Black Caviar joined some of the greats of the Australian turf when the mighty mare was inducted into the Australian Racing Hall Of Fame at a gala function at the Grand Hyatt in Melbourne last night.
Acknowledged as the world’s best sprinter, the undefeated Black Caviar has joined champions Carbine, Phar Lap, Bernborough, Tulloch and Kingston Town, who were inaugural inductees in 2001 as well as the great jockeys Scobie Breasley and George Moore and legendary trainers Bart Cummings and Tommy Smith.
Black Caviar, who took her record to twenty-three wins from as many starts by winning the race the Victoria Racing Club named after her, the Group 1 $500,000 Black Caviar Lightning (1000m) at Flemington joins other great mares of recent times, dual Cox Plate winner Sunline and triple Melbourne Cup winner Makybe Diva.
Managing owner Neil Werrett was on hand with the great mare’s proud group of owners and said that it was a team effort which has seen Black Caviar achieve the highest status in Australian racing, praising trainer Peter Moody and jockey Luke Nolen.
“We have been very lucky as owners and very honoured,” Werrett said.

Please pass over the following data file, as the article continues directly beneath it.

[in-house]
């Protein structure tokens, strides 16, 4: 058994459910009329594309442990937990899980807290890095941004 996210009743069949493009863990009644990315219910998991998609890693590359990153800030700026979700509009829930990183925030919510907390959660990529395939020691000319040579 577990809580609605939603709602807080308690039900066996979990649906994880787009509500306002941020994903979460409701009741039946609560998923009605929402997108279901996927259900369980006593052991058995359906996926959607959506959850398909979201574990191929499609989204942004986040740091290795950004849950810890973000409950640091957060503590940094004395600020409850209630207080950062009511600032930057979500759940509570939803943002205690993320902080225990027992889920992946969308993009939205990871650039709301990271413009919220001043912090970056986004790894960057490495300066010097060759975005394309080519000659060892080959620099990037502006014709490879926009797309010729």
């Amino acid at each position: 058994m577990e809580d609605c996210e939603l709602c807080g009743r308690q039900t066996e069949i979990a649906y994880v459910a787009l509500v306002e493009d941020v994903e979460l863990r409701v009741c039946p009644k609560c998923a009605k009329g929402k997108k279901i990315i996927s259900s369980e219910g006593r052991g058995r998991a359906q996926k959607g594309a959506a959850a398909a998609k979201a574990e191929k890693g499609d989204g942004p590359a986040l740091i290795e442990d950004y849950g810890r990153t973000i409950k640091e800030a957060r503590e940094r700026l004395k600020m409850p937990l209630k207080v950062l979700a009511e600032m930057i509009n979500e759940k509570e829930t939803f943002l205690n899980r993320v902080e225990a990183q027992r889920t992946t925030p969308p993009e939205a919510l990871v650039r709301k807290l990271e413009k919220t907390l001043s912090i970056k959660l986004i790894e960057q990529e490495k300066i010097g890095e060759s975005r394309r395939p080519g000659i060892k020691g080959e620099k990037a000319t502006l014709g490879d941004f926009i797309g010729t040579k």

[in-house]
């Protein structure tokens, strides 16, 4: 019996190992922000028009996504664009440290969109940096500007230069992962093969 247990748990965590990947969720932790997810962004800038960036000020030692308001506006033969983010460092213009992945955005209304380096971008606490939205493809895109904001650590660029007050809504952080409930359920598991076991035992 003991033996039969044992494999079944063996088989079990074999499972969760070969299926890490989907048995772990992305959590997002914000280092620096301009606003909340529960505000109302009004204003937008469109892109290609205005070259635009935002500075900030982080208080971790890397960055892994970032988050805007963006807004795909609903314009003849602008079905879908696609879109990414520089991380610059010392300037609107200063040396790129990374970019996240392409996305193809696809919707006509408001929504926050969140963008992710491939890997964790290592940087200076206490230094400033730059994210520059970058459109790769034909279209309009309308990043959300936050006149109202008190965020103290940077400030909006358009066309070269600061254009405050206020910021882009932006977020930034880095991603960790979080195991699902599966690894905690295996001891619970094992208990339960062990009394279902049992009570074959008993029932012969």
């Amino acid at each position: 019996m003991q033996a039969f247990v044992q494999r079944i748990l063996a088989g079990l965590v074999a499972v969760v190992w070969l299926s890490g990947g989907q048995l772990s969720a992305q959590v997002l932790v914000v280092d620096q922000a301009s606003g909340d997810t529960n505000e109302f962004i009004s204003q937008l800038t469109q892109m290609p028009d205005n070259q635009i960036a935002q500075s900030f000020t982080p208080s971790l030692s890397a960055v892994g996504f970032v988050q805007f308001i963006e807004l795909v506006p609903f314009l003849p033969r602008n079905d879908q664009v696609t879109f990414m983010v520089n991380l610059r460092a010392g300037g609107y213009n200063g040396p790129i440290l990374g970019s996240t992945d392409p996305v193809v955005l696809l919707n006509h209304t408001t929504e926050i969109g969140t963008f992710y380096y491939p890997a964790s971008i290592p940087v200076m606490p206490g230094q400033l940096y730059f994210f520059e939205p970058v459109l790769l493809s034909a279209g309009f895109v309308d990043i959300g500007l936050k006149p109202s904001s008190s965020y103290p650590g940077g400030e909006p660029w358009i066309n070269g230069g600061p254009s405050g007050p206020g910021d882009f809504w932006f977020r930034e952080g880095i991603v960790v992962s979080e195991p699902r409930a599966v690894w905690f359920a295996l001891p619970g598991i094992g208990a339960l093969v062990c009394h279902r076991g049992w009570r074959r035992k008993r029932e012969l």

“None of this could have happened without the horse, jockey and trainer.
“We are very lucky to have somebody in charge of her like Peter.
“It is an honour being with horses such as Tulloch and Kingtson Town.”
Moody put Black Caviar on the world stage and ventured to England last year to take out the Group 1 £500,000 The Diamond Jubilee Stakes (6 furlongs) at Royal Ascot on June 23 in front of Her Majesty the Queen.
Chairman of the Australian Hall Of Fame Bob Charley said that his committee went against policy and inducted Black Caviar in the Hall Of Fame even though she was still racing, replicating the induction of Sunline in 2002 while great Kiwi mare was still competing at the highest level.
Last night Black Caviar was one of four horses inducted into the Hall Of Fame with Australia’s greatest jumper Crisp, Melbourne Cup winner Delta and champion stallion Star Kingdom who sired the first five Golden Slipper winners, starting with Todman in 1957.
Also recognised for his high achievements in the training ranks was the late Bruce McLachlan who won sixteen Brisbane training premierships starting in the late 1970s as well as numerous Group 1 races including the 2009 Golden Slipper with Phelan Ready when training in partnership with his son Jason.
Geoff Lane, champion Victorian apprentice during the 1950s and Hugh “Hughie” Cairns, who was the first jockey to win the Cox Plate and Melbourne Cup in the same year were also inducted.
And three associates to be inducted were renowned Sydney farrier Albert O’Cass, leading South Australian bloodstock agent and racing administrator David Coles and Sir George Julius, the inventor of the electronic totalisator.